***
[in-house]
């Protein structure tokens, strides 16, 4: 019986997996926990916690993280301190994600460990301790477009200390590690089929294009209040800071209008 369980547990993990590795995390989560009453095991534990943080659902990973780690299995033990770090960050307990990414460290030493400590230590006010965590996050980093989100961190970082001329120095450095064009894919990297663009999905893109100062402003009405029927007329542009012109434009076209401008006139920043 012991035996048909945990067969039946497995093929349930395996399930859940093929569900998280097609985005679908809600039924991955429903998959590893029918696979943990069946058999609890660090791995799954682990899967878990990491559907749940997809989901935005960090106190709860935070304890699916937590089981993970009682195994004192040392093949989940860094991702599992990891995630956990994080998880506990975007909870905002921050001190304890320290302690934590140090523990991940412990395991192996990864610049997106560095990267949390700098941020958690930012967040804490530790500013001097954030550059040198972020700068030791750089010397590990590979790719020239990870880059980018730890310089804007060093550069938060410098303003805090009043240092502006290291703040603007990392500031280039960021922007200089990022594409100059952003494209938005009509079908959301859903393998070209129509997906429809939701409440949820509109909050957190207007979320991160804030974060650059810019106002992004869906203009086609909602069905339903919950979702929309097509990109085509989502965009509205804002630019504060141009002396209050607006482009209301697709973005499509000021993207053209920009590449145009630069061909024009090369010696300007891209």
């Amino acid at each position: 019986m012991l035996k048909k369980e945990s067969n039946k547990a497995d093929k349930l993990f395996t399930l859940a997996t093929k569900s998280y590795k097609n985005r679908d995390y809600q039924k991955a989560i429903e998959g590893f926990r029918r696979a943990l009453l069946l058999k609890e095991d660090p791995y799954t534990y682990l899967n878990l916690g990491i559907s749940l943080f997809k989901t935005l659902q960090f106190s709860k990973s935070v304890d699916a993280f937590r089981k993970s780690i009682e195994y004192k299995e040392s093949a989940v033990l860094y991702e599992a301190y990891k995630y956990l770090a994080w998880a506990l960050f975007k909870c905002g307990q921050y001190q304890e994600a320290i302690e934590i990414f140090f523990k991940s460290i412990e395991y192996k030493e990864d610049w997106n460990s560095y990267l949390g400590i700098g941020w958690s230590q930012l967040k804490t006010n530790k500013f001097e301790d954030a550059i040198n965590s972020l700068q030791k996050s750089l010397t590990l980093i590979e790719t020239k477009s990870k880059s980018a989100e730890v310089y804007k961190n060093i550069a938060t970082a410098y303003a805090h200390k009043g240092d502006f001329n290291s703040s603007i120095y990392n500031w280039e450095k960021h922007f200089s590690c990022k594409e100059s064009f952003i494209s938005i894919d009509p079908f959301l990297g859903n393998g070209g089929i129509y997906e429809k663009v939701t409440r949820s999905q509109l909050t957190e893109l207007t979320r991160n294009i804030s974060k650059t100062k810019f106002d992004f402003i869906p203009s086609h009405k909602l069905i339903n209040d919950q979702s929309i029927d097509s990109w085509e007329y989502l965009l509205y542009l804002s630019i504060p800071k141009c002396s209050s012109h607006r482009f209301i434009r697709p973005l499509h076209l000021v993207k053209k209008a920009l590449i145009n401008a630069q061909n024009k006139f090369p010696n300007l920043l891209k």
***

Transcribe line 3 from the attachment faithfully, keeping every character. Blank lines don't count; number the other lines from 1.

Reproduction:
């Amino acid at each position: 019986m012991l035996k048909k369980e945990s067969n039946k547990a497995d093929k349930l993990f395996t399930l859940a997996t093929k569900s998280y590795k097609n985005r679908d995390y809600q039924k991955a989560i429903e998959g590893f926990r029918r696979a943990l009453l069946l058999k609890e095991d660090p791995y799954t534990y682990l899967n878990l916690g990491i559907s749940l943080f997809k989901t935005l659902q960090f106190s709860k990973s935070v304890d699916a993280f937590r089981k993970s780690i009682e195994y004192k299995e040392s093949a989940v033990l860094y991702e599992a301190y990891k995630y956990l770090a994080w998880a506990l960050f975007k909870c905002g307990q921050y001190q304890e994600a320290i302690e934590i990414f140090f523990k991940s460290i412990e395991y192996k030493e990864d610049w997106n460990s560095y990267l949390g400590i700098g941020w958690s230590q930012l967040k804490t006010n530790k500013f001097e301790d954030a550059i040198n965590s972020l700068q030791k996050s750089l010397t590990l980093i590979e790719t020239k477009s990870k880059s980018a989100e730890v310089y804007k961190n060093i550069a938060t970082a410098y303003a805090h200390k009043g240092d502006f001329n290291s703040s603007i120095y990392n500031w280039e450095k960021h922007f200089s590690c990022k594409e100059s064009f952003i494209s938005i894919d009509p079908f959301l990297g859903n393998g070209g089929i129509y997906e429809k663009v939701t409440r949820s999905q509109l909050t957190e893109l207007t979320r991160n294009i804030s974060k650059t100062k810019f106002d992004f402003i869906p203009s086609h009405k909602l069905i339903n209040d919950q979702s929309i029927d097509s990109w085509e007329y989502l965009l509205y542009l804002s630019i504060p800071k141009c002396s209050s012109h607006r482009f209301i434009r697709p973005l499509h076209l000021v993207k053209k209008a920009l590449i145009n401008a630069q061909n024009k006139f090369p010696n300007l920043l891209k």